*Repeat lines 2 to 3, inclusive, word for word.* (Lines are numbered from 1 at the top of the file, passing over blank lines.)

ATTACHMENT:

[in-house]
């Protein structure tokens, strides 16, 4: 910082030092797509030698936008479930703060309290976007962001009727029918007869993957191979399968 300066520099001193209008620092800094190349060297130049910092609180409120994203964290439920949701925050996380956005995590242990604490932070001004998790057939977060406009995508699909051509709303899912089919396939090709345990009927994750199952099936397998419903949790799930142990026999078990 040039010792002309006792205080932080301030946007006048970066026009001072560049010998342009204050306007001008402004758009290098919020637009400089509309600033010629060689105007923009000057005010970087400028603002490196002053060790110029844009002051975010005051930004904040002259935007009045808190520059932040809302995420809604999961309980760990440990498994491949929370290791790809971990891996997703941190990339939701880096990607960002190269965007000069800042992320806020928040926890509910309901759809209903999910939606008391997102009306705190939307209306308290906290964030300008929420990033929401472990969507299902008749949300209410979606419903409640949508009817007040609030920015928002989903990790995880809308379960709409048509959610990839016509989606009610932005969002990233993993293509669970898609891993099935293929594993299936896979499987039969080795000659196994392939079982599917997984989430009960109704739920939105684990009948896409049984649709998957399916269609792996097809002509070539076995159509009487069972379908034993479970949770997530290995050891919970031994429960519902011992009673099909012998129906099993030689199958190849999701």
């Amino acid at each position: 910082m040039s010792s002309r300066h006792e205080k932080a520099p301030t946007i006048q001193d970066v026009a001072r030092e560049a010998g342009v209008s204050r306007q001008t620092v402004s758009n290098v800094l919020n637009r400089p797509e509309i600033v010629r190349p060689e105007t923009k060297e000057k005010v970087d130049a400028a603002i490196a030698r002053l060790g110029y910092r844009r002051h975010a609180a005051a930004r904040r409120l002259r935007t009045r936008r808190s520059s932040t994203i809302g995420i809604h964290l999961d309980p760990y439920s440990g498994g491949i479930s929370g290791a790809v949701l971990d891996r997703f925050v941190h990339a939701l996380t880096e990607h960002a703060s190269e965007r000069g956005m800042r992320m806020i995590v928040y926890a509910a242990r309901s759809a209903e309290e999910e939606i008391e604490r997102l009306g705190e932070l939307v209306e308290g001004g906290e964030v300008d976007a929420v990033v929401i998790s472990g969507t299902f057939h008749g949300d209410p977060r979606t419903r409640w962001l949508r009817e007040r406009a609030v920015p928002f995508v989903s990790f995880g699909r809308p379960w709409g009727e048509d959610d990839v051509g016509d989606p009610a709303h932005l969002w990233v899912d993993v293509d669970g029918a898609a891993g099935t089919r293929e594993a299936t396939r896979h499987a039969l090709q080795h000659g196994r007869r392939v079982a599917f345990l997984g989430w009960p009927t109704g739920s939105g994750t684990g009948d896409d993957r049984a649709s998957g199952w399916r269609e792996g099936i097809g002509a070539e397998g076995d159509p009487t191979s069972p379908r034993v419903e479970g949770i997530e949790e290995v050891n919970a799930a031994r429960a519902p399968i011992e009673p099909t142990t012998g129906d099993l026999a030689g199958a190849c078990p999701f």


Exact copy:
């Protein structure tokens, strides 16, 4: 910082030092797509030698936008479930703060309290976007962001009727029918007869993957191979399968 300066520099001193209008620092800094190349060297130049910092609180409120994203964290439920949701925050996380956005995590242990604490932070001004998790057939977060406009995508699909051509709303899912089919396939090709345990009927994750199952099936397998419903949790799930142990026999078990 040039010792002309006792205080932080301030946007006048970066026009001072560049010998342009204050306007001008402004758009290098919020637009400089509309600033010629060689105007923009000057005010970087400028603002490196002053060790110029844009002051975010005051930004904040002259935007009045808190520059932040809302995420809604999961309980760990440990498994491949929370290791790809971990891996997703941190990339939701880096990607960002190269965007000069800042992320806020928040926890509910309901759809209903999910939606008391997102009306705190939307209306308290906290964030300008929420990033929401472990969507299902008749949300209410979606419903409640949508009817007040609030920015928002989903990790995880809308379960709409048509959610990839016509989606009610932005969002990233993993293509669970898609891993099935293929594993299936896979499987039969080795000659196994392939079982599917997984989430009960109704739920939105684990009948896409049984649709998957399916269609792996097809002509070539076995159509009487069972379908034993479970949770997530290995050891919970031994429960519902011992009673099909012998129906099993030689199958190849999701």
């Amino acid at each position: 910082m040039s010792s002309r300066h006792e205080k932080a520099p301030t946007i006048q001193d970066v026009a001072r030092e560049a010998g342009v209008s204050r306007q001008t620092v402004s758009n290098v800094l919020n637009r400089p797509e509309i600033v010629r190349p060689e105007t923009k060297e000057k005010v970087d130049a400028a603002i490196a030698r002053l060790g110029y910092r844009r002051h975010a609180a005051a930004r904040r409120l002259r935007t009045r936008r808190s520059s932040t994203i809302g995420i809604h964290l999961d309980p760990y439920s440990g498994g491949i479930s929370g290791a790809v949701l971990d891996r997703f925050v941190h990339a939701l996380t880096e990607h960002a703060s190269e965007r000069g956005m800042r992320m806020i995590v928040y926890a509910a242990r309901s759809a209903e309290e999910e939606i008391e604490r997102l009306g705190e932070l939307v209306e308290g001004g906290e964030v300008d976007a929420v990033v929401i998790s472990g969507t299902f057939h008749g949300d209410p977060r979606t419903r409640w962001l949508r009817e007040r406009a609030v920015p928002f995508v989903s990790f995880g699909r809308p379960w709409g009727e048509d959610d990839v051509g016509d989606p009610a709303h932005l969002w990233v899912d993993v293509d669970g029918a898609a891993g099935t089919r293929e594993a299936t396939r896979h499987a039969l090709q080795h000659g196994r007869r392939v079982a599917f345990l997984g989430w009960p009927t109704g739920s939105g994750t684990g009948d896409d993957r049984a649709s998957g199952w399916r269609e792996g099936i097809g002509a070539e397998g076995d159509p009487t191979s069972p379908r034993v419903e479970g949770i997530e949790e290995v050891n919970a799930a031994r429960a519902p399968i011992e009673p099909t142990t012998g129906d099993l026999a030689g199958a190849c078990p999701f």